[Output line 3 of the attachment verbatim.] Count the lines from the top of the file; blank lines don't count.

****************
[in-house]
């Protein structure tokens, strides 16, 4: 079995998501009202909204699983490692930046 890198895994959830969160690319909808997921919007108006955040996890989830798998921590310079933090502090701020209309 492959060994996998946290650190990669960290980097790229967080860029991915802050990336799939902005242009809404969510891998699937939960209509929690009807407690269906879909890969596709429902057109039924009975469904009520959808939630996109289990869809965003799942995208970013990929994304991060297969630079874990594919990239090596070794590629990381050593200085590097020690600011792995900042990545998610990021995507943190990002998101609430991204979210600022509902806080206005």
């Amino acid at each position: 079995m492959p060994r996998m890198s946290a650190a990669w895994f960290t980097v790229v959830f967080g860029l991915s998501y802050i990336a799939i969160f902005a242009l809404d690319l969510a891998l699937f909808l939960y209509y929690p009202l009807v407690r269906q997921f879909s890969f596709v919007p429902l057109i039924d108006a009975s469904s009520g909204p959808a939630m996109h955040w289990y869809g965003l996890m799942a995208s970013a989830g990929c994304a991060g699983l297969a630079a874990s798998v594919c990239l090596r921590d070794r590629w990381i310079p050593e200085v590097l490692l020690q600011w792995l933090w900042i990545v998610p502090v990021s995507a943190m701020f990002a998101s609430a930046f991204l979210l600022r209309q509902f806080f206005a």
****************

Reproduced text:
């Amino acid at each position: 079995m492959p060994r996998m890198s946290a650190a990669w895994f960290t980097v790229v959830f967080g860029l991915s998501y802050i990336a799939i969160f902005a242009l809404d690319l969510a891998l699937f909808l939960y209509y929690p009202l009807v407690r269906q997921f879909s890969f596709v919007p429902l057109i039924d108006a009975s469904s009520g909204p959808a939630m996109h955040w289990y869809g965003l996890m799942a995208s970013a989830g990929c994304a991060g699983l297969a630079a874990s798998v594919c990239l090596r921590d070794r590629w990381i310079p050593e200085v590097l490692l020690q600011w792995l933090w900042i990545v998610p502090v990021s995507a943190m701020f990002a998101s609430a930046f991204l979210l600022r209309q509902f806080f206005a």